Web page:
“He's not there for your son or daughter to look up to. He's there to live his life and do what he does best,” said Brathwaite.

The all-rounder wants it to be understood though, that even though he believes sportsmen get too much of a hard time, Archer still needs to be more responsible.

“That said, it does not excuse what he does. It's disappointing for me, as a personal friend, the backlash he will get.”

West Indies fast-bowling legend has laid into Jofra Archer after the England pacer flouted the bio-secure protocols and was dropped from the team for the second Test in the #raisethebat series at Old Trafford.

There was no play on today’s third day because of persistent rain, with England having batted for the majority of the two days prior.

With the West Indies leading the series 1-0, scores in the second Test are England 469-9 declared and the West Indies 32-1.

“I have no sympathy at all. I don't understand why people can't just do what is required,' Holding said during an interview with Sky Sports.

According to the Sky Sports commentator and pundit, the sacrifices the teams have had to make to make the series a reality are relatively small and should not elicit actions such as Archer’s.

Archer, during his trip from Southampton where the first Test was played to Manchester for the second, rerouted to his house before making his way to the venue.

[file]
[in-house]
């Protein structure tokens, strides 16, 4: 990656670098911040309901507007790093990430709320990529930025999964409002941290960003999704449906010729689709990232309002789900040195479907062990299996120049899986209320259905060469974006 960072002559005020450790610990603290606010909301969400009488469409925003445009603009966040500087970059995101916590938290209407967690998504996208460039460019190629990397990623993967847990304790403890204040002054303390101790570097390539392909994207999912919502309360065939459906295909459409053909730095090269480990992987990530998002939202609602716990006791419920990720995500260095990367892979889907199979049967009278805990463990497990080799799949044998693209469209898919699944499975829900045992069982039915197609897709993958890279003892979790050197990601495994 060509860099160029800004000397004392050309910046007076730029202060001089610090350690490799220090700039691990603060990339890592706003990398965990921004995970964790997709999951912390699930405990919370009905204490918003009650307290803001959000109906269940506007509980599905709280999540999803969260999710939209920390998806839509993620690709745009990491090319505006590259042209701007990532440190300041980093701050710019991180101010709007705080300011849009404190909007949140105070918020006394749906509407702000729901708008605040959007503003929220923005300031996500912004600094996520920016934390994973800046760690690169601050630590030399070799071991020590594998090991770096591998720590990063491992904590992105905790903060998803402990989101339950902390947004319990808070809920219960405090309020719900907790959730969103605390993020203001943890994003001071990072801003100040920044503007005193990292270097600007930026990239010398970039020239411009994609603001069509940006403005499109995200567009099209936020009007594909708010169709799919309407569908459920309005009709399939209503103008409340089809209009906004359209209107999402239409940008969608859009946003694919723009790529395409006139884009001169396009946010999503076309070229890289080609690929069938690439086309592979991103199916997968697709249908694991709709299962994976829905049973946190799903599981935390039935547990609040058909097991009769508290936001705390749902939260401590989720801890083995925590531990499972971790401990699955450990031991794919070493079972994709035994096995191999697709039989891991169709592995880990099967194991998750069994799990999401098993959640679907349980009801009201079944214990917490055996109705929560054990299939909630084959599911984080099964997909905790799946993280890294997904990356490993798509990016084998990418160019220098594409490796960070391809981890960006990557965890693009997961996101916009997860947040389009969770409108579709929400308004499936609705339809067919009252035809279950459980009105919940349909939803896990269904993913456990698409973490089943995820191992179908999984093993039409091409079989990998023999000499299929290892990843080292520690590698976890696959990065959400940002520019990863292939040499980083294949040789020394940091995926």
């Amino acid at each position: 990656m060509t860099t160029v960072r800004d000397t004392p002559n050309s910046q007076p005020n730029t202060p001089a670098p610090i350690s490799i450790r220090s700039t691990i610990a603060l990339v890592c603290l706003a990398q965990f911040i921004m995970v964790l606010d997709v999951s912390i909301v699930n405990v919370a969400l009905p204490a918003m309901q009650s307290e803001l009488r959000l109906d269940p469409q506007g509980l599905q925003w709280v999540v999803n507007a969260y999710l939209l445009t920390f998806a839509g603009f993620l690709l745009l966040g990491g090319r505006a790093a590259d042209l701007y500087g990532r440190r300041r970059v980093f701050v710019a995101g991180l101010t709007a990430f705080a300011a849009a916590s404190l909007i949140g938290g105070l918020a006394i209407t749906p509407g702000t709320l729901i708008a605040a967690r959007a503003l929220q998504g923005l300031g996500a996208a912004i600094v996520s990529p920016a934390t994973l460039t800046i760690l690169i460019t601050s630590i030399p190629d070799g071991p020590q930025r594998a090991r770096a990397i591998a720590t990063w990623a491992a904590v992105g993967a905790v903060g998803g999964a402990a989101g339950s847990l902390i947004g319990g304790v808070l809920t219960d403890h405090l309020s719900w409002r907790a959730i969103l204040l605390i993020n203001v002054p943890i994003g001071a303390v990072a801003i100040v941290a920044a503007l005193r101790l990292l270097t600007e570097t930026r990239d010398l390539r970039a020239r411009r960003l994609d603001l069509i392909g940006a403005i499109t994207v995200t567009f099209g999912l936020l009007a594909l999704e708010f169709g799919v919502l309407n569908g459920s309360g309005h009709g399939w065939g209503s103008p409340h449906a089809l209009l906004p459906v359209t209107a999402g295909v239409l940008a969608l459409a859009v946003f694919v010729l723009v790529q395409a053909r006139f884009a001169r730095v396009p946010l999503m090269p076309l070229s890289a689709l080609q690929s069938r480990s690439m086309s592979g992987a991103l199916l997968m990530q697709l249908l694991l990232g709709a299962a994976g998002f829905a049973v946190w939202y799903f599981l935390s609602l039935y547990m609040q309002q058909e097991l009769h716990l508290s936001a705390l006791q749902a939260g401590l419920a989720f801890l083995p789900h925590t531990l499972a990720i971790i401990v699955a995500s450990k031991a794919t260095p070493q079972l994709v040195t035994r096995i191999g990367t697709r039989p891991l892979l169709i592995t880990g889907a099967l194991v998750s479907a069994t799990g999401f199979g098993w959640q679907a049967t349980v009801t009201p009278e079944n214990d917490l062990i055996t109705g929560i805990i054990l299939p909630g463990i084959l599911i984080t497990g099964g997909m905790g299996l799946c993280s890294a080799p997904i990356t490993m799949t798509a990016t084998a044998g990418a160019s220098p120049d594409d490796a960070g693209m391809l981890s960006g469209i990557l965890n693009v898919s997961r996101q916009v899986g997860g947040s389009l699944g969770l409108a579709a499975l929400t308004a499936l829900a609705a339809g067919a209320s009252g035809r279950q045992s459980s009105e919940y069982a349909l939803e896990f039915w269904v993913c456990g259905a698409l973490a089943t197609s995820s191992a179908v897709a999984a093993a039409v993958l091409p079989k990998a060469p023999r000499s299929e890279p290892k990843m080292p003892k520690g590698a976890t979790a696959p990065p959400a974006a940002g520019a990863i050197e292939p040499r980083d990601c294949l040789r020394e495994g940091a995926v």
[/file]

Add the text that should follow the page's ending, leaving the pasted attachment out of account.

The pacer was forced to miss the Test as he had to self-quarantine and has since been fined by the England and Wales Cricket Board (ECB) ahead of the possibility of playing in the third Test should he test negative for COVID-19.

“Talking about sacrifices - Nelson Mandela spent 27 years in a little cell and he did nothing wrong - that is a sacrifice,” said Holding.

Holding did not have kind words for the ECB either, suggesting they hadn’t thought all the protocols for the series out well enough.

“Why aren't the England team travelling on a bus? If they have already passed the COVID test and everyone is together, they have six matches and are moving from one venue to another, why aren't they just all on a bus?” Holding questioned.

“Why are they allowed to travel by car? People need to just think a bit,” said Holding.